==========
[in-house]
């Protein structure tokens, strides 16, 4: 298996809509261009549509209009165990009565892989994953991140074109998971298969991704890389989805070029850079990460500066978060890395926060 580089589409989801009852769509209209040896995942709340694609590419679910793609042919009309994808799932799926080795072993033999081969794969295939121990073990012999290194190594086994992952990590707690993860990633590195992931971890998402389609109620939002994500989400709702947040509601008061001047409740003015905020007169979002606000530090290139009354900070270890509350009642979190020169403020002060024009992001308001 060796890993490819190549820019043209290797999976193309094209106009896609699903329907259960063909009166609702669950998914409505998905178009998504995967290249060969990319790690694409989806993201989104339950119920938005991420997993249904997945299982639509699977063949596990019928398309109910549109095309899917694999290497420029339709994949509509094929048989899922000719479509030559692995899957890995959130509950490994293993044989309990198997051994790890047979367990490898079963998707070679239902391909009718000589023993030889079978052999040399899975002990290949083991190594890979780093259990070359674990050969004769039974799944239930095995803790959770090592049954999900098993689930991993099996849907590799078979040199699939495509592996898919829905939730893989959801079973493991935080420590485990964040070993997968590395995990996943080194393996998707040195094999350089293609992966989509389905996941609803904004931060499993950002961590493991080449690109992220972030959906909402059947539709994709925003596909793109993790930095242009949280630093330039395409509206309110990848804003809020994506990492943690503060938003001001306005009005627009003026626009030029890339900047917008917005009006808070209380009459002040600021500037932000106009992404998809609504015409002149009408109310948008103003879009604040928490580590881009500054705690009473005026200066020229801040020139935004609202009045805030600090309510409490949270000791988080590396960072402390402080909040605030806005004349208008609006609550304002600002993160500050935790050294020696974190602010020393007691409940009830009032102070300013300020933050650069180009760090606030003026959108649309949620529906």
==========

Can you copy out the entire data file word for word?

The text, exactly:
[in-house]
């Protein structure tokens, strides 16, 4: 298996809509261009549509209009165990009565892989994953991140074109998971298969991704890389989805070029850079990460500066978060890395926060 580089589409989801009852769509209209040896995942709340694609590419679910793609042919009309994808799932799926080795072993033999081969794969295939121990073990012999290194190594086994992952990590707690993860990633590195992931971890998402389609109620939002994500989400709702947040509601008061001047409740003015905020007169979002606000530090290139009354900070270890509350009642979190020169403020002060024009992001308001 060796890993490819190549820019043209290797999976193309094209106009896609699903329907259960063909009166609702669950998914409505998905178009998504995967290249060969990319790690694409989806993201989104339950119920938005991420997993249904997945299982639509699977063949596990019928398309109910549109095309899917694999290497420029339709994949509509094929048989899922000719479509030559692995899957890995959130509950490994293993044989309990198997051994790890047979367990490898079963998707070679239902391909009718000589023993030889079978052999040399899975002990290949083991190594890979780093259990070359674990050969004769039974799944239930095995803790959770090592049954999900098993689930991993099996849907590799078979040199699939495509592996898919829905939730893989959801079973493991935080420590485990964040070993997968590395995990996943080194393996998707040195094999350089293609992966989509389905996941609803904004931060499993950002961590493991080449690109992220972030959906909402059947539709994709925003596909793109993790930095242009949280630093330039395409509206309110990848804003809020994506990492943690503060938003001001306005009005627009003026626009030029890339900047917008917005009006808070209380009459002040600021500037932000106009992404998809609504015409002149009408109310948008103003879009604040928490580590881009500054705690009473005026200066020229801040020139935004609202009045805030600090309510409490949270000791988080590396960072402390402080909040605030806005004349208008609006609550304002600002993160500050935790050294020696974190602010020393007691409940009830009032102070300013300020933050650069180009760090606030003026959108649309949620529906």